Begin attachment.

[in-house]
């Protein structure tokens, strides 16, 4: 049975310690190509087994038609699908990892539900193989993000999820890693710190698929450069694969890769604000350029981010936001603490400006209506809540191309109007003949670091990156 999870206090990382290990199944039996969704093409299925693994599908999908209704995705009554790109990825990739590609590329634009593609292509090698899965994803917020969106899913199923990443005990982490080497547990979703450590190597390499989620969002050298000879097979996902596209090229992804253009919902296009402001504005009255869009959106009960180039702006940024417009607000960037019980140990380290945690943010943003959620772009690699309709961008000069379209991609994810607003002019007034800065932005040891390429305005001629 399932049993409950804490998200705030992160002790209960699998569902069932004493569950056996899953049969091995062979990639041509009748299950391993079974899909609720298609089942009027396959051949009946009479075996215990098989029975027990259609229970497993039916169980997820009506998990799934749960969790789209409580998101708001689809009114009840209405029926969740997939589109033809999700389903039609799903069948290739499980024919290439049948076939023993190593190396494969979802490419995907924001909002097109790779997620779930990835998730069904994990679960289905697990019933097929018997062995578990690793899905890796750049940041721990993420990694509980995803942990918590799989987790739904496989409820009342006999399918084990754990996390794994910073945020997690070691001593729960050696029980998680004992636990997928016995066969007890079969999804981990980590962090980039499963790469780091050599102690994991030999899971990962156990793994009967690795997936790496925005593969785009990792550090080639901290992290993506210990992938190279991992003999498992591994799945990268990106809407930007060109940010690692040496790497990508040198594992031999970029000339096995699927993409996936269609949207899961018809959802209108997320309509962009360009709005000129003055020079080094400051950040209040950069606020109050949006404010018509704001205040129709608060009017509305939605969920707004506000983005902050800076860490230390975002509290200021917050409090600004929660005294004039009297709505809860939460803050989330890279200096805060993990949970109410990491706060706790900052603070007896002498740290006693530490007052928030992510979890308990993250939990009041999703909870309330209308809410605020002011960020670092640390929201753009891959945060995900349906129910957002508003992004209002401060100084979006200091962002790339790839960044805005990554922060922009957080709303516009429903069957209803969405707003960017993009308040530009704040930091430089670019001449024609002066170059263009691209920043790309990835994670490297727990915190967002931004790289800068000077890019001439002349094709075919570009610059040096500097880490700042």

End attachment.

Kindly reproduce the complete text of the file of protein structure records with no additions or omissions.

[in-house]
């Protein structure tokens, strides 16, 4: 049975310690190509087994038609699908990892539900193989993000999820890693710190698929450069694969890769604000350029981010936001603490400006209506809540191309109007003949670091990156 999870206090990382290990199944039996969704093409299925693994599908999908209704995705009554790109990825990739590609590329634009593609292509090698899965994803917020969106899913199923990443005990982490080497547990979703450590190597390499989620969002050298000879097979996902596209090229992804253009919902296009402001504005009255869009959106009960180039702006940024417009607000960037019980140990380290945690943010943003959620772009690699309709961008000069379209991609994810607003002019007034800065932005040891390429305005001629 399932049993409950804490998200705030992160002790209960699998569902069932004493569950056996899953049969091995062979990639041509009748299950391993079974899909609720298609089942009027396959051949009946009479075996215990098989029975027990259609229970497993039916169980997820009506998990799934749960969790789209409580998101708001689809009114009840209405029926969740997939589109033809999700389903039609799903069948290739499980024919290439049948076939023993190593190396494969979802490419995907924001909002097109790779997620779930990835998730069904994990679960289905697990019933097929018997062995578990690793899905890796750049940041721990993420990694509980995803942990918590799989987790739904496989409820009342006999399918084990754990996390794994910073945020997690070691001593729960050696029980998680004992636990997928016995066969007890079969999804981990980590962090980039499963790469780091050599102690994991030999899971990962156990793994009967690795997936790496925005593969785009990792550090080639901290992290993506210990992938190279991992003999498992591994799945990268990106809407930007060109940010690692040496790497990508040198594992031999970029000339096995699927993409996936269609949207899961018809959802209108997320309509962009360009709005000129003055020079080094400051950040209040950069606020109050949006404010018509704001205040129709608060009017509305939605969920707004506000983005902050800076860490230390975002509290200021917050409090600004929660005294004039009297709505809860939460803050989330890279200096805060993990949970109410990491706060706790900052603070007896002498740290006693530490007052928030992510979890308990993250939990009041999703909870309330209308809410605020002011960020670092640390929201753009891959945060995900349906129910957002508003992004209002401060100084979006200091962002790339790839960044805005990554922060922009957080709303516009429903069957209803969405707003960017993009308040530009704040930091430089670019001449024609002066170059263009691209920043790309990835994670490297727990915190967002931004790289800068000077890019001439002349094709075919570009610059040096500097880490700042």